Sweet Tin Ukulele




Introduction: Sweet Tin Ukulele

A friend in work recently brought in some sweets in a cool little tin. I decided to have a go at making a soprano ukulele with it. It's my first uke build and it could have been better, but I learned a lot from doing it and am now making about half a dozen tin ukuleles for friends and colleagues who have seen this one. I hope you enjoy the process.

Step 1: Materials

The materials for this build were pretty simple: sweet tin, pallet wood, some hardwood, tuners, strings.

Step 2: Measuring and Marking

I did some research online to get basic measurements and scale lengths for a soprano ukulele. Once I'd figured it all out, I marked up my pallet board.

Step 3: Cutting

Next, I used an ordinary wood saw to cut the basic shape.

Step 4: Making a Hole

Then I marked out where I was going to cut a hole in the tin.

Step 5: Neck and Body

Unfortunately I didn't take any pictures of how I made the hole in the tin, but basically I used a mixture of drilling and tin snips.

Step 6: A Clearer Look

Hopefully this pic shows what I did. It's important to center everything with good measurements and marks.

Step 7: Fingerboard

I bought an 8 foot length of rosewood from a timber yard for £3, and cut a small piece for the fingerboard. It is 45mm wide so that's how wide I made the neck. (I am now experimenting with tapered necks.)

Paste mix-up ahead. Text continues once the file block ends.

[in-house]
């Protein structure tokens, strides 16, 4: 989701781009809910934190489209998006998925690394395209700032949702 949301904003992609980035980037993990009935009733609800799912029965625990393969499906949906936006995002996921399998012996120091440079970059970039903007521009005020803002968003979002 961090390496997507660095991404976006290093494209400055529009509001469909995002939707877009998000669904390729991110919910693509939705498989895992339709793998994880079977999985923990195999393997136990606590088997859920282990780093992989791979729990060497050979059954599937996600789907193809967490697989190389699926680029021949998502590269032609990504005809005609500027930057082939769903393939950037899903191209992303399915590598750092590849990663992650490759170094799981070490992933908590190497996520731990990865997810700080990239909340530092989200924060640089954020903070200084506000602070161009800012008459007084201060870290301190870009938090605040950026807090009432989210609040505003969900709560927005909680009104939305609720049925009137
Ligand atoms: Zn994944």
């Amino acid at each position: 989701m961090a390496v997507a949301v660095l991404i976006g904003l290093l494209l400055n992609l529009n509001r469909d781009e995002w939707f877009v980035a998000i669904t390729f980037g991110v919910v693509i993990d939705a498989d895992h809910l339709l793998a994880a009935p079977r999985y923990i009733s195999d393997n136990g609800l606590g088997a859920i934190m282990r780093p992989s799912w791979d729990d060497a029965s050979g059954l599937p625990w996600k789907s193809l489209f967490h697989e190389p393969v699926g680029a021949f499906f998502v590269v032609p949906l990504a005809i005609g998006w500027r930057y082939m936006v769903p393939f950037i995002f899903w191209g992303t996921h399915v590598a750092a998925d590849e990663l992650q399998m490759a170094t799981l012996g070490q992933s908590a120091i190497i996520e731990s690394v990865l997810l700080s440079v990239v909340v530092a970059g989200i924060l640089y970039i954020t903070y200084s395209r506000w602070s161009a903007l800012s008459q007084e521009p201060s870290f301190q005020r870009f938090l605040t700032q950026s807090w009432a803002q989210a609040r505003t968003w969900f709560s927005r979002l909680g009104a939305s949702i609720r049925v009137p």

Step 8: Fingerboard 2

Once cut, I held it in place to make sure it looked and felt ok.

Step 9: Fret Marking

I googled 'fret calculator' and ended up using stew mac's perfect little calculator to get my measurements. I first marked them out with a pencil and square, then scored them with a craft knife. I then used a junior hacksaw to cut shallow grooves.

Step 10: Toothpicks

I deccided on toothpicks for frets after researching various other builds. One, they are dirt cheap, two, they can be glued down, three, they can be easily filed or sanded to solve fret buzz. I put superglue into the grooves I had cut, then placed the toothpicks into the grooves. After only a few seconds they were glued fast, and I then used wire cutters and a file to cut them to fit the neck.

Step 11: Nut

I found a short pen, like the ones you get in bookies or Argos, and it was perfect for the nut. I cut it down to the width of the neck and glued it into place.

Step 12: Shaping the Neck

Using a file and a sander I shaped the neck. It's far from perfect, but good enough for a first, quick build.

Step 13: Tuners and Bridge

The tuners I bought from ebay. I did consider making them, but they were so cheap I couldn't be bothered. I doubt I could make anything as effective. They are simple friction tuners and I have found them to be very good.

The bridge I made from an offcut. It's very simple but it does the job.

Step 14: Rear View

I wish I could have made this uke so that the lid was at the front, but it has a raised pattern and it was my first attempt - oh well. All my current build are front facing.

Step 15: The (sort Of) Finished Article.

I think it sounds pretty good. I mainly play guitar, so I had to learn a few uke chords for this video. I hope you enjoyed this instructable.

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    4 Discussions


    5 years ago on Introduction

    This turned out great, and it sounds great too!

    I'm always impressed with homemade instruments like this, and very much inspired. I definitely plan to make my own uke someday. Thank you!


    Reply 5 years ago on Introduction

    Thanks for the kind comments guys. Stay tuned for a few more ukes in the pipeline.